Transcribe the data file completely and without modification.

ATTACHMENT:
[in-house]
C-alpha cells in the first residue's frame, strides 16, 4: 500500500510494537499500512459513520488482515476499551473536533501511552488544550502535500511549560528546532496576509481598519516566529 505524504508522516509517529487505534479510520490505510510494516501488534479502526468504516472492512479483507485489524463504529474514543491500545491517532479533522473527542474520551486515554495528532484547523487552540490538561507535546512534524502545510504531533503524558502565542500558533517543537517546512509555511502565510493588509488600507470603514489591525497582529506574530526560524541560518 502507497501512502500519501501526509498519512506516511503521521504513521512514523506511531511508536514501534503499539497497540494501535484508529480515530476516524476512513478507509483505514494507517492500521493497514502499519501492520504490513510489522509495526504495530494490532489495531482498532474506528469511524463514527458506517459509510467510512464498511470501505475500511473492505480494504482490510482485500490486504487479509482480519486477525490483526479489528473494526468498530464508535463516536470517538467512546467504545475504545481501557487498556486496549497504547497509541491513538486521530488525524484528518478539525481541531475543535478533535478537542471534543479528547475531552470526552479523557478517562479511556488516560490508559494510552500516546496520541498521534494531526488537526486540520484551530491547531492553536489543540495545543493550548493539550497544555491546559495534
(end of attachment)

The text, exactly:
[in-house]
C-alpha cells in the first residue's frame, strides 16, 4: 500500500510494537499500512459513520488482515476499551473536533501511552488544550502535500511549560528546532496576509481598519516566529 505524504508522516509517529487505534479510520490505510510494516501488534479502526468504516472492512479483507485489524463504529474514543491500545491517532479533522473527542474520551486515554495528532484547523487552540490538561507535546512534524502545510504531533503524558502565542500558533517543537517546512509555511502565510493588509488600507470603514489591525497582529506574530526560524541560518 502507497501512502500519501501526509498519512506516511503521521504513521512514523506511531511508536514501534503499539497497540494501535484508529480515530476516524476512513478507509483505514494507517492500521493497514502499519501492520504490513510489522509495526504495530494490532489495531482498532474506528469511524463514527458506517459509510467510512464498511470501505475500511473492505480494504482490510482485500490486504487479509482480519486477525490483526479489528473494526468498530464508535463516536470517538467512546467504545475504545481501557487498556486496549497504547497509541491513538486521530488525524484528518478539525481541531475543535478533535478537542471534543479528547475531552470526552479523557478517562479511556488516560490508559494510552500516546496520541498521534494531526488537526486540520484551530491547531492553536489543540495545543493550548493539550497544555491546559495534